Congress July 12-20, 2008
to be held at Grailville near the
Little Miami River in the
Central Ohio River Valley Bioregion
in Loveland, Ohio, not far from Cincinnati.
(This site is being updated to reflect changes for the upcoming 2008 event.
Your patience is appreciated.)
Grailville is a 300 Acre farm consisting of a retreat center, organic gardens, hiking trails, woods, pastures, ponds, and creeks, labyrinths, constructed wetland wastewater treatment system, and the future Heartland Ecovillage. The buildings have names like Oratory, Tidings, the Ark, and the House of Joy. Grailville has been an environmental, education, and retreat center since the 1940s, with a strong emphasis on women's issues, spirituality, ecological sustainability, and social transformation throughout the world.
For more information, email Mary Meyer or call 812-933-0067. If you wouldlike to assist with this exciting event, especially if youlive in or near the Ohio River Valley, you may join out listserv.
You are invited to join us in Congress
Across the planet, people recognize that we must become guardians of our life-places. Human beings have long understood that security is found in acting responsibly at home, in our neighborhoods and watersheds - our bioregions.
Bioregions are living systems where every being is connected to, and interdependent with every other; bioregions are not defined by property lines, states, or nations, but by rock, soil, weather, water, terrain, plants, animals, human cultures and human settlements.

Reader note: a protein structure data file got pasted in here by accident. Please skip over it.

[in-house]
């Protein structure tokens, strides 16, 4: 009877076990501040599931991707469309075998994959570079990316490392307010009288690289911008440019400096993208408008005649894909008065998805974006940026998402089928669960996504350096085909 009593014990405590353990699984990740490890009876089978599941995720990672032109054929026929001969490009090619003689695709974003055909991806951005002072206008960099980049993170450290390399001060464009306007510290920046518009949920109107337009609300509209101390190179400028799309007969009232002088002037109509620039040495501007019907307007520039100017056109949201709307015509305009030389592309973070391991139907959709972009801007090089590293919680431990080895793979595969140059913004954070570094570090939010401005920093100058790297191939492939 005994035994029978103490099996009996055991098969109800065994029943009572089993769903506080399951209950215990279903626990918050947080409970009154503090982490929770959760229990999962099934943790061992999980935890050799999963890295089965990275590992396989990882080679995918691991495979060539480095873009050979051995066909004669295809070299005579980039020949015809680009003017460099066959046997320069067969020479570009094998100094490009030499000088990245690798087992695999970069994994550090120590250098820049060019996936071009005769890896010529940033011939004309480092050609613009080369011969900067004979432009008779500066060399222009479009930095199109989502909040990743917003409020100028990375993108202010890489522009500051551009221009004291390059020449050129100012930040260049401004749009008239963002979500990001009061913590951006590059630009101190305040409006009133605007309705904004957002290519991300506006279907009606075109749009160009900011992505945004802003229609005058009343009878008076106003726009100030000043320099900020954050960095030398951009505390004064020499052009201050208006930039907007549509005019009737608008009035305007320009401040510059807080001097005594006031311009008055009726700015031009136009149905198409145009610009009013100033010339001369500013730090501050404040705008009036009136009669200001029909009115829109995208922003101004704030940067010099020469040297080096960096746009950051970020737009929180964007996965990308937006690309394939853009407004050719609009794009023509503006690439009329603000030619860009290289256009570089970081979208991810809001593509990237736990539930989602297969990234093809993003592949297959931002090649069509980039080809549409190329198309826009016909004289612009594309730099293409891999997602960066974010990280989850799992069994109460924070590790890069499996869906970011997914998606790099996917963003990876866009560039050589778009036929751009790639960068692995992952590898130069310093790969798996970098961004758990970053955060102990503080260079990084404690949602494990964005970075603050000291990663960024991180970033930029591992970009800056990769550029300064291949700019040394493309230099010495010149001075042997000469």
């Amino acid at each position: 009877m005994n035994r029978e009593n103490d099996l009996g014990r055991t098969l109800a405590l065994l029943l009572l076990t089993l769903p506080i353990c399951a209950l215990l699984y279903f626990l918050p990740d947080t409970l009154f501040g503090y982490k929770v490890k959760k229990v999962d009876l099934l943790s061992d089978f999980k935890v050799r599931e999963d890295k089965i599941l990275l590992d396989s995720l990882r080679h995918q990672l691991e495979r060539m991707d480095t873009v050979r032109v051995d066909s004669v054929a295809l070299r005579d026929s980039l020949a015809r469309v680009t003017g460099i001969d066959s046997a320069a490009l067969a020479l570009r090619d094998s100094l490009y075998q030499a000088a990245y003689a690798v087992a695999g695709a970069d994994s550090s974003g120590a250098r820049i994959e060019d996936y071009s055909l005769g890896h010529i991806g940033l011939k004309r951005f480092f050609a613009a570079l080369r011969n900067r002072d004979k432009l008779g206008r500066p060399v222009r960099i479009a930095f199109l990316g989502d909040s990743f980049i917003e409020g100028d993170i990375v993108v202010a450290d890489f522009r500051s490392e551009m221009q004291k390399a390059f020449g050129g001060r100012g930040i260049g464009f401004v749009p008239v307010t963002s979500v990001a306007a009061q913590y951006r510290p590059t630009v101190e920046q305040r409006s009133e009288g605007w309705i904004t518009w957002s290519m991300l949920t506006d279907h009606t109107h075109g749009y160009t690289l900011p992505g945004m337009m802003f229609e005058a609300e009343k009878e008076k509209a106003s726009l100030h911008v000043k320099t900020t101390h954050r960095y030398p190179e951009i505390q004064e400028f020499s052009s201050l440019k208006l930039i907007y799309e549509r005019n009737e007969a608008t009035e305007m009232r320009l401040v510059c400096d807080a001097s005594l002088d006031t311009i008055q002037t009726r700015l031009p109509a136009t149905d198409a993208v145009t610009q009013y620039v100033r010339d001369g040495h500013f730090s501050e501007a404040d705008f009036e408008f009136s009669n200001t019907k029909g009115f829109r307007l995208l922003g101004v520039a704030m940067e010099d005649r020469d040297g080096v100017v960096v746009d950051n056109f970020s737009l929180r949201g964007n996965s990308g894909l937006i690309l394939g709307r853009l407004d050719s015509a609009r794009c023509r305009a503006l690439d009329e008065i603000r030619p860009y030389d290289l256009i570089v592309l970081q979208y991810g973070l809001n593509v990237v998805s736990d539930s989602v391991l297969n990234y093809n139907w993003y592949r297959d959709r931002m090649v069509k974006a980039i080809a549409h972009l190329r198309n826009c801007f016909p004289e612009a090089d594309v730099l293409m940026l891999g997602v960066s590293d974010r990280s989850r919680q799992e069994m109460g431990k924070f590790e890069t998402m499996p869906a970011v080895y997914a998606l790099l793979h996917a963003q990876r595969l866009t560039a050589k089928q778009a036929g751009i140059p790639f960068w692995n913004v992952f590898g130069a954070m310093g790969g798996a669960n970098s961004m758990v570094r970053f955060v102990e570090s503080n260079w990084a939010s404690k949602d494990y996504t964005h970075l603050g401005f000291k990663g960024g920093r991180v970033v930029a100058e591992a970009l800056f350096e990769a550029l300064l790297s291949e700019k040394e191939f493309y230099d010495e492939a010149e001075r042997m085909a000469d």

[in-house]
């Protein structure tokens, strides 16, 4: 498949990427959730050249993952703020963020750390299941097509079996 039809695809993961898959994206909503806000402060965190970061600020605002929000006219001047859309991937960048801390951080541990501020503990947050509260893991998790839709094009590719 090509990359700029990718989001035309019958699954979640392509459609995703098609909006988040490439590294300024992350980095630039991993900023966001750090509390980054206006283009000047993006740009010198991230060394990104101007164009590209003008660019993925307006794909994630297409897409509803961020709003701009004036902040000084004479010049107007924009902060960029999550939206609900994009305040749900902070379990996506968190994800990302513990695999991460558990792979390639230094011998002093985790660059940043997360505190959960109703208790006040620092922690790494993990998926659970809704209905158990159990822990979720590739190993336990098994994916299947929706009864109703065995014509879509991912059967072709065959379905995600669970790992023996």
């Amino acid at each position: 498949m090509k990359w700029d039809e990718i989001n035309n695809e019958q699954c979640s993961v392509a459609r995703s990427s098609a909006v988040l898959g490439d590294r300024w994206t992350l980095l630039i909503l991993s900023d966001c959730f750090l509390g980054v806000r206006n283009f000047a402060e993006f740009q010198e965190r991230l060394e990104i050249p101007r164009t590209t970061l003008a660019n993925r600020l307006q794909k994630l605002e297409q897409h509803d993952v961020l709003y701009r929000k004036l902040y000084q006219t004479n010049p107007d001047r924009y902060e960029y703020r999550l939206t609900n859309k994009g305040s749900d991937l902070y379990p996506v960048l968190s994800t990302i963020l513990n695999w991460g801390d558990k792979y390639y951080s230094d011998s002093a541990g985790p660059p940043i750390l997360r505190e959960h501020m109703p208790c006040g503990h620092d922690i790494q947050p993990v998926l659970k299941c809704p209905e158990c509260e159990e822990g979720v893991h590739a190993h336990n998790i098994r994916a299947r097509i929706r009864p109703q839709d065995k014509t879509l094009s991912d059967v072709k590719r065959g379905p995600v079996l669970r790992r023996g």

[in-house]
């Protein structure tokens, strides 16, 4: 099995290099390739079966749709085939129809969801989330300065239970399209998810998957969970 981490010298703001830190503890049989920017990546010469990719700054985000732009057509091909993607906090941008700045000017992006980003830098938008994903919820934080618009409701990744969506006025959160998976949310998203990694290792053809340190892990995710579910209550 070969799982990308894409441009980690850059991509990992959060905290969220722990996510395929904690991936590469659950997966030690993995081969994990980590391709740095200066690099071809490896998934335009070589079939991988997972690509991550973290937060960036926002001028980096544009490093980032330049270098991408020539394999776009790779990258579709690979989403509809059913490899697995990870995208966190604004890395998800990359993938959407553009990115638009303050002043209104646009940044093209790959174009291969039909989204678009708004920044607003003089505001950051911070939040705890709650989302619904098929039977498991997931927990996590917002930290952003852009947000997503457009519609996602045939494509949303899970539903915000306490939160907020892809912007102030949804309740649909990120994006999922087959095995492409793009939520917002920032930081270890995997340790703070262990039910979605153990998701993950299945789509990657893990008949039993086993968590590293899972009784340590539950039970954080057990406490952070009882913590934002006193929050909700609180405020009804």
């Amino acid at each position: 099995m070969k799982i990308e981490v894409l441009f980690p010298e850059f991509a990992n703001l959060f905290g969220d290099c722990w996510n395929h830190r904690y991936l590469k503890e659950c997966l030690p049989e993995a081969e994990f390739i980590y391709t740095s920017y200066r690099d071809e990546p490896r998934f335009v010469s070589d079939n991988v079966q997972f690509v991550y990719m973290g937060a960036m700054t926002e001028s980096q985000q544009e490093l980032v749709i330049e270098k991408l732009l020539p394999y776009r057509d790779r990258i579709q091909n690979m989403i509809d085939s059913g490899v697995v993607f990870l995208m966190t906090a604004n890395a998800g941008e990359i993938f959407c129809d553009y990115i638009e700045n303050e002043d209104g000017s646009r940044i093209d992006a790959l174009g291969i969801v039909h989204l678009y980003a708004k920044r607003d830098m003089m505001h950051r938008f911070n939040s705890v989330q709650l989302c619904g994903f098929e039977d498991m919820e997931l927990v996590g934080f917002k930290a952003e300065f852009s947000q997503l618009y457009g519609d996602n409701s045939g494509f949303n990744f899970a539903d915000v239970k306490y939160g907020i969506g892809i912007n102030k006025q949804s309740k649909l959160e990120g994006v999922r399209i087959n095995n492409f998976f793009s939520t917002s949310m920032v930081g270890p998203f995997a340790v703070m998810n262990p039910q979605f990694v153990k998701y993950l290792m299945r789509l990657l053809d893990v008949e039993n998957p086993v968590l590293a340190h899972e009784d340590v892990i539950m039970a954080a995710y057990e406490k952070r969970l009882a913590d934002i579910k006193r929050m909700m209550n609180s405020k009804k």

Bioregionalism calls for active citizenship in the whole of life, the biotic community. While decentralist, Bioregionalism's key understanding is cultural: attention to place, to local history, natural history, and to how a community's hopes, wounds, and dreams can inform enduring ways of life that will heal and sustain the planet's bioregions and their inhabitants.
Bioregionalism cultivates learning the natural history of all our relations in order to craft diverse human societies respectful of place and planet.
Bioregionalism means working to satisfy basic needs locally, relying on renewable energy and sustainable agriculture, developing local enterprises based on local skills and strengths.
Bioregionalism challenges and is an alternative to nationalism, corporate rule, and top-down globalization of our lives.
Bioregionalism embraces the struggle to preserve, restore and enhance the life of the places that constitute the planet. Since 1984 bioregionalists have been gathering in congresses to envision and develop a realistic, restorative way of life in the bioregions of the Americas. We set our own agendas, operate by consensus and build a common commitment. Grand times and good friendships are only the first fruits. At bioregional congresses, we live in community, concern ourselves with the things that matter, and return home informed and inspired. We earnestly invite the participation of all, especially those actively employing ecological precepts in the many movements and endeavors necessary for the human species to reinhabit the bioregions of the Americas and of the whole Earth.
The survival of humanity and of the planet's bioregions depends on the advancement of ecologically designed economics; technology and industry; agriculture and forestry; education and philosophy, psychology, and metaphysics; politics, law and justice; health and environmental defense; politics and land tenure.
Any and all activists and practitioners in these fields are strongly urged to attend, to share their passions, lore, successes and learning experiences; to find new cohorts while participating in plenary discussions and spontaneous conversations.